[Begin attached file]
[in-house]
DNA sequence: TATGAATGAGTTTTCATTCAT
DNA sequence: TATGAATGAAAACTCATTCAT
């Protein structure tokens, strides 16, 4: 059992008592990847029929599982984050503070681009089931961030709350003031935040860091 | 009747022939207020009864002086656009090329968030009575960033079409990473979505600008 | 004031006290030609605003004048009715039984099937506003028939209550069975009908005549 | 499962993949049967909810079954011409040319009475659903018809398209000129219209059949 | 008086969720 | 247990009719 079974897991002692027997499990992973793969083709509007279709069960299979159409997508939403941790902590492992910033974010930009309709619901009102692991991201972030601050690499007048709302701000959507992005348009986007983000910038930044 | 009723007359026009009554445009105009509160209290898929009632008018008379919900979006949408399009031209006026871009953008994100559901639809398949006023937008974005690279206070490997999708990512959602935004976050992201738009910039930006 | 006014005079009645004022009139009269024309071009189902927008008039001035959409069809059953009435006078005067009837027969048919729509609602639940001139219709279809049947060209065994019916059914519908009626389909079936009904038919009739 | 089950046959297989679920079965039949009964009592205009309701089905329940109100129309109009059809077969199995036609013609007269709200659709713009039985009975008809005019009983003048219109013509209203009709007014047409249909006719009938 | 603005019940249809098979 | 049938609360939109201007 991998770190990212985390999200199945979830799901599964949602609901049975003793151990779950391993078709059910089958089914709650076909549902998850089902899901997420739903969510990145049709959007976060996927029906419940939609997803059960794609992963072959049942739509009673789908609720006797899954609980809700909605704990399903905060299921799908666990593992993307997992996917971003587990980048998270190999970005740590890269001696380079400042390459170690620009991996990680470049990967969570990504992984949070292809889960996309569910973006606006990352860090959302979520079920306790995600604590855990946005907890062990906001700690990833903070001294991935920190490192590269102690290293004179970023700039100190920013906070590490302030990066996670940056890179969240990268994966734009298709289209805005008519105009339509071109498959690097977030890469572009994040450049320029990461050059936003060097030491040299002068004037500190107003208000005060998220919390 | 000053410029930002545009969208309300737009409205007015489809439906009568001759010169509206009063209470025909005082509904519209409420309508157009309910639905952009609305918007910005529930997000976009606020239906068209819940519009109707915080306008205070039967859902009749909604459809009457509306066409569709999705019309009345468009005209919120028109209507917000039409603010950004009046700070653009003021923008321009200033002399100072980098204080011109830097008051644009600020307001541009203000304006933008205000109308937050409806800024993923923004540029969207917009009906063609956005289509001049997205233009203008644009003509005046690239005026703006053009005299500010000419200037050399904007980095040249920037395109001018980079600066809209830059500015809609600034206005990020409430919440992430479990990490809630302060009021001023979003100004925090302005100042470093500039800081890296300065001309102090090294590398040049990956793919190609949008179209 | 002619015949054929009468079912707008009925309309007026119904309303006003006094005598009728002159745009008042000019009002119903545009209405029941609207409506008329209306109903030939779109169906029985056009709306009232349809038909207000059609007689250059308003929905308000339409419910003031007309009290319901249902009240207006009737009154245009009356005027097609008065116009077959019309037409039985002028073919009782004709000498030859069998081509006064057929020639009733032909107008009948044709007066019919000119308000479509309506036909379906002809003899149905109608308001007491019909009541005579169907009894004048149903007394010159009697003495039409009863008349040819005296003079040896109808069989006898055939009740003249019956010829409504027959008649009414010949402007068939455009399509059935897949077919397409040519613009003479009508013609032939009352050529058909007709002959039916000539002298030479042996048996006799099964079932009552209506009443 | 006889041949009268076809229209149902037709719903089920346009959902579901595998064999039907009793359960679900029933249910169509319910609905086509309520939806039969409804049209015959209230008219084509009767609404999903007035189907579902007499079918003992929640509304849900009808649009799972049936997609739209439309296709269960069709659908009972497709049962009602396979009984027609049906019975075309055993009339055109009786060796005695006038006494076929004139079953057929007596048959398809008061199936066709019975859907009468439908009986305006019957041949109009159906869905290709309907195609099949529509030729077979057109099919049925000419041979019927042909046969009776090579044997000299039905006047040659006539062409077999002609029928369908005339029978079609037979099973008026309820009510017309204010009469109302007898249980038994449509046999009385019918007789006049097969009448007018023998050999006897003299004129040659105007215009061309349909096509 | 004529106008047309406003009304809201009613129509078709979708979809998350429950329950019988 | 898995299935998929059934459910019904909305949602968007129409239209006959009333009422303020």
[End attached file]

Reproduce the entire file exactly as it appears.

[in-house]
DNA sequence: TATGAATGAGTTTTCATTCAT
DNA sequence: TATGAATGAAAACTCATTCAT
């Protein structure tokens, strides 16, 4: 059992008592990847029929599982984050503070681009089931961030709350003031935040860091 | 009747022939207020009864002086656009090329968030009575960033079409990473979505600008 | 004031006290030609605003004048009715039984099937506003028939209550069975009908005549 | 499962993949049967909810079954011409040319009475659903018809398209000129219209059949 | 008086969720 | 247990009719 079974897991002692027997499990992973793969083709509007279709069960299979159409997508939403941790902590492992910033974010930009309709619901009102692991991201972030601050690499007048709302701000959507992005348009986007983000910038930044 | 009723007359026009009554445009105009509160209290898929009632008018008379919900979006949408399009031209006026871009953008994100559901639809398949006023937008974005690279206070490997999708990512959602935004976050992201738009910039930006 | 006014005079009645004022009139009269024309071009189902927008008039001035959409069809059953009435006078005067009837027969048919729509609602639940001139219709279809049947060209065994019916059914519908009626389909079936009904038919009739 | 089950046959297989679920079965039949009964009592205009309701089905329940109100129309109009059809077969199995036609013609007269709200659709713009039985009975008809005019009983003048219109013509209203009709007014047409249909006719009938 | 603005019940249809098979 | 049938609360939109201007 991998770190990212985390999200199945979830799901599964949602609901049975003793151990779950391993078709059910089958089914709650076909549902998850089902899901997420739903969510990145049709959007976060996927029906419940939609997803059960794609992963072959049942739509009673789908609720006797899954609980809700909605704990399903905060299921799908666990593992993307997992996917971003587990980048998270190999970005740590890269001696380079400042390459170690620009991996990680470049990967969570990504992984949070292809889960996309569910973006606006990352860090959302979520079920306790995600604590855990946005907890062990906001700690990833903070001294991935920190490192590269102690290293004179970023700039100190920013906070590490302030990066996670940056890179969240990268994966734009298709289209805005008519105009339509071109498959690097977030890469572009994040450049320029990461050059936003060097030491040299002068004037500190107003208000005060998220919390 | 000053410029930002545009969208309300737009409205007015489809439906009568001759010169509206009063209470025909005082509904519209409420309508157009309910639905952009609305918007910005529930997000976009606020239906068209819940519009109707915080306008205070039967859902009749909604459809009457509306066409569709999705019309009345468009005209919120028109209507917000039409603010950004009046700070653009003021923008321009200033002399100072980098204080011109830097008051644009600020307001541009203000304006933008205000109308937050409806800024993923923004540029969207917009009906063609956005289509001049997205233009203008644009003509005046690239005026703006053009005299500010000419200037050399904007980095040249920037395109001018980079600066809209830059500015809609600034206005990020409430919440992430479990990490809630302060009021001023979003100004925090302005100042470093500039800081890296300065001309102090090294590398040049990956793919190609949008179209 | 002619015949054929009468079912707008009925309309007026119904309303006003006094005598009728002159745009008042000019009002119903545009209405029941609207409506008329209306109903030939779109169906029985056009709306009232349809038909207000059609007689250059308003929905308000339409419910003031007309009290319901249902009240207006009737009154245009009356005027097609008065116009077959019309037409039985002028073919009782004709000498030859069998081509006064057929020639009733032909107008009948044709007066019919000119308000479509309506036909379906002809003899149905109608308001007491019909009541005579169907009894004048149903007394010159009697003495039409009863008349040819005296003079040896109808069989006898055939009740003249019956010829409504027959008649009414010949402007068939455009399509059935897949077919397409040519613009003479009508013609032939009352050529058909007709002959039916000539002298030479042996048996006799099964079932009552209506009443 | 006889041949009268076809229209149902037709719903089920346009959902579901595998064999039907009793359960679900029933249910169509319910609905086509309520939806039969409804049209015959209230008219084509009767609404999903007035189907579902007499079918003992929640509304849900009808649009799972049936997609739209439309296709269960069709659908009972497709049962009602396979009984027609049906019975075309055993009339055109009786060796005695006038006494076929004139079953057929007596048959398809008061199936066709019975859907009468439908009986305006019957041949109009159906869905290709309907195609099949529509030729077979057109099919049925000419041979019927042909046969009776090579044997000299039905006047040659006539062409077999002609029928369908005339029978079609037979099973008026309820009510017309204010009469109302007898249980038994449509046999009385019918007789006049097969009448007018023998050999006897003299004129040659105007215009061309349909096509 | 004529106008047309406003009304809201009613129509078709979708979809998350429950329950019988 | 898995299935998929059934459910019904909305949602968007129409239209006959009333009422303020």